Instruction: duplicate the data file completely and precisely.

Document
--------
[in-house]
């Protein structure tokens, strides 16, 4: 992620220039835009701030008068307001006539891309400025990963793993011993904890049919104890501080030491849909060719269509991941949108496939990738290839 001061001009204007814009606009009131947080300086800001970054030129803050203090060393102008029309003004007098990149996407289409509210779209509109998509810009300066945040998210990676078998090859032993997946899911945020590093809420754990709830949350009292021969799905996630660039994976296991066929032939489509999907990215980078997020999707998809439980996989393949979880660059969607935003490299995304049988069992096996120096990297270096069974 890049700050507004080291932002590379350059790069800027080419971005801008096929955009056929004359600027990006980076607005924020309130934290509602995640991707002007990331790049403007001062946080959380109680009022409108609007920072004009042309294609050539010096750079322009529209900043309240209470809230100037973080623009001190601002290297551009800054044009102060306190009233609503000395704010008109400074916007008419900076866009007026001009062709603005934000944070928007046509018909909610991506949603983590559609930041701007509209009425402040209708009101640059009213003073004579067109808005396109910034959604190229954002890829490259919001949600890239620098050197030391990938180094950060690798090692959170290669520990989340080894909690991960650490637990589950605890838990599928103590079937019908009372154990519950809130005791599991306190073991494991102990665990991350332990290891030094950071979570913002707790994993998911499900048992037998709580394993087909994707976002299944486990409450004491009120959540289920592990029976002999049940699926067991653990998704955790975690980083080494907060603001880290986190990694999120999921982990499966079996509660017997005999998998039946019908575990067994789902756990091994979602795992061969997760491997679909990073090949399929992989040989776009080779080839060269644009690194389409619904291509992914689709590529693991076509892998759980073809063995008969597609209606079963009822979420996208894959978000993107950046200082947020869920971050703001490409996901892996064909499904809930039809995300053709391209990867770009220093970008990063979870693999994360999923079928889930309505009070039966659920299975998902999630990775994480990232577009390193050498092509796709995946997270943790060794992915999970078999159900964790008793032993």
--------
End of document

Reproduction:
[in-house]
């Protein structure tokens, strides 16, 4: 992620220039835009701030008068307001006539891309400025990963793993011993904890049919104890501080030491849909060719269509991941949108496939990738290839 001061001009204007814009606009009131947080300086800001970054030129803050203090060393102008029309003004007098990149996407289409509210779209509109998509810009300066945040998210990676078998090859032993997946899911945020590093809420754990709830949350009292021969799905996630660039994976296991066929032939489509999907990215980078997020999707998809439980996989393949979880660059969607935003490299995304049988069992096996120096990297270096069974 890049700050507004080291932002590379350059790069800027080419971005801008096929955009056929004359600027990006980076607005924020309130934290509602995640991707002007990331790049403007001062946080959380109680009022409108609007920072004009042309294609050539010096750079322009529209900043309240209470809230100037973080623009001190601002290297551009800054044009102060306190009233609503000395704010008109400074916007008419900076866009007026001009062709603005934000944070928007046509018909909610991506949603983590559609930041701007509209009425402040209708009101640059009213003073004579067109808005396109910034959604190229954002890829490259919001949600890239620098050197030391990938180094950060690798090692959170290669520990989340080894909690991960650490637990589950605890838990599928103590079937019908009372154990519950809130005791599991306190073991494991102990665990991350332990290891030094950071979570913002707790994993998911499900048992037998709580394993087909994707976002299944486990409450004491009120959540289920592990029976002999049940699926067991653990998704955790975690980083080494907060603001880290986190990694999120999921982990499966079996509660017997005999998998039946019908575990067994789902756990091994979602795992061969997760491997679909990073090949399929992989040989776009080779080839060269644009690194389409619904291509992914689709590529693991076509892998759980073809063995008969597609209606079963009822979420996208894959978000993107950046200082947020869920971050703001490409996901892996064909499904809930039809995300053709391209990867770009220093970008990063979870693999994360999923079928889930309505009070039966659920299975998902999630990775994480990232577009390193050498092509796709995946997270943790060794992915999970078999159900964790008793032993």